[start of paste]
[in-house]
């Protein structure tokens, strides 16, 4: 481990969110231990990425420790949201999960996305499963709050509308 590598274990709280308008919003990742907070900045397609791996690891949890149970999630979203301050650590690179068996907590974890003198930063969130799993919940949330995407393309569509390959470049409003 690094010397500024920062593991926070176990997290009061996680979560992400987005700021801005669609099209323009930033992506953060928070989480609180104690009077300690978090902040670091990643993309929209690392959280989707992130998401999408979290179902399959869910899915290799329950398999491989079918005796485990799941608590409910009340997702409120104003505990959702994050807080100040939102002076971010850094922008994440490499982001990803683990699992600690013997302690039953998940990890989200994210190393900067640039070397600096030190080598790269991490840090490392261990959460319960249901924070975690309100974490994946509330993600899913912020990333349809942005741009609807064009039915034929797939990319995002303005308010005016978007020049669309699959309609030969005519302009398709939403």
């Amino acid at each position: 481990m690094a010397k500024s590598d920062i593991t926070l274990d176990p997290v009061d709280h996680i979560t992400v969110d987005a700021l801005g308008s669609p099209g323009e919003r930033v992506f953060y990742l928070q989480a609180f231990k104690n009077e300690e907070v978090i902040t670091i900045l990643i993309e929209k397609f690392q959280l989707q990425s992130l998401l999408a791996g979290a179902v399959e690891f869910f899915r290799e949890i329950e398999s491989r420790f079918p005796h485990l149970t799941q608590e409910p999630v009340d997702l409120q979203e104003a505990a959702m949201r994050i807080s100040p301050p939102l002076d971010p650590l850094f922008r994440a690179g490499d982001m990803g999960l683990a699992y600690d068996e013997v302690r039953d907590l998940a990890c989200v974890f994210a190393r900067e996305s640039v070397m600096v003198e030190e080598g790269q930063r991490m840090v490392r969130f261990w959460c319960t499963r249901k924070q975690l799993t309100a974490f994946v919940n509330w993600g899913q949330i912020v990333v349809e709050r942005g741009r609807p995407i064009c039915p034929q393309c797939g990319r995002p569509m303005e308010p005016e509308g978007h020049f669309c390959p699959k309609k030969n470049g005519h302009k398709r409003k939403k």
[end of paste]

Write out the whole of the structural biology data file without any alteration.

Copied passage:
[in-house]
């Protein structure tokens, strides 16, 4: 481990969110231990990425420790949201999960996305499963709050509308 590598274990709280308008919003990742907070900045397609791996690891949890149970999630979203301050650590690179068996907590974890003198930063969130799993919940949330995407393309569509390959470049409003 690094010397500024920062593991926070176990997290009061996680979560992400987005700021801005669609099209323009930033992506953060928070989480609180104690009077300690978090902040670091990643993309929209690392959280989707992130998401999408979290179902399959869910899915290799329950398999491989079918005796485990799941608590409910009340997702409120104003505990959702994050807080100040939102002076971010850094922008994440490499982001990803683990699992600690013997302690039953998940990890989200994210190393900067640039070397600096030190080598790269991490840090490392261990959460319960249901924070975690309100974490994946509330993600899913912020990333349809942005741009609807064009039915034929797939990319995002303005308010005016978007020049669309699959309609030969005519302009398709939403």
């Amino acid at each position: 481990m690094a010397k500024s590598d920062i593991t926070l274990d176990p997290v009061d709280h996680i979560t992400v969110d987005a700021l801005g308008s669609p099209g323009e919003r930033v992506f953060y990742l928070q989480a609180f231990k104690n009077e300690e907070v978090i902040t670091i900045l990643i993309e929209k397609f690392q959280l989707q990425s992130l998401l999408a791996g979290a179902v399959e690891f869910f899915r290799e949890i329950e398999s491989r420790f079918p005796h485990l149970t799941q608590e409910p999630v009340d997702l409120q979203e104003a505990a959702m949201r994050i807080s100040p301050p939102l002076d971010p650590l850094f922008r994440a690179g490499d982001m990803g999960l683990a699992y600690d068996e013997v302690r039953d907590l998940a990890c989200v974890f994210a190393r900067e996305s640039v070397m600096v003198e030190e080598g790269q930063r991490m840090v490392r969130f261990w959460c319960t499963r249901k924070q975690l799993t309100a974490f994946v919940n509330w993600g899913q949330i912020v990333v349809e709050r942005g741009r609807p995407i064009c039915p034929q393309c797939g990319r995002p569509m303005e308010p005016e509308g978007h020049f669309c390959p699959k309609k030969n470049g005519h302009k398709r409003k939403k």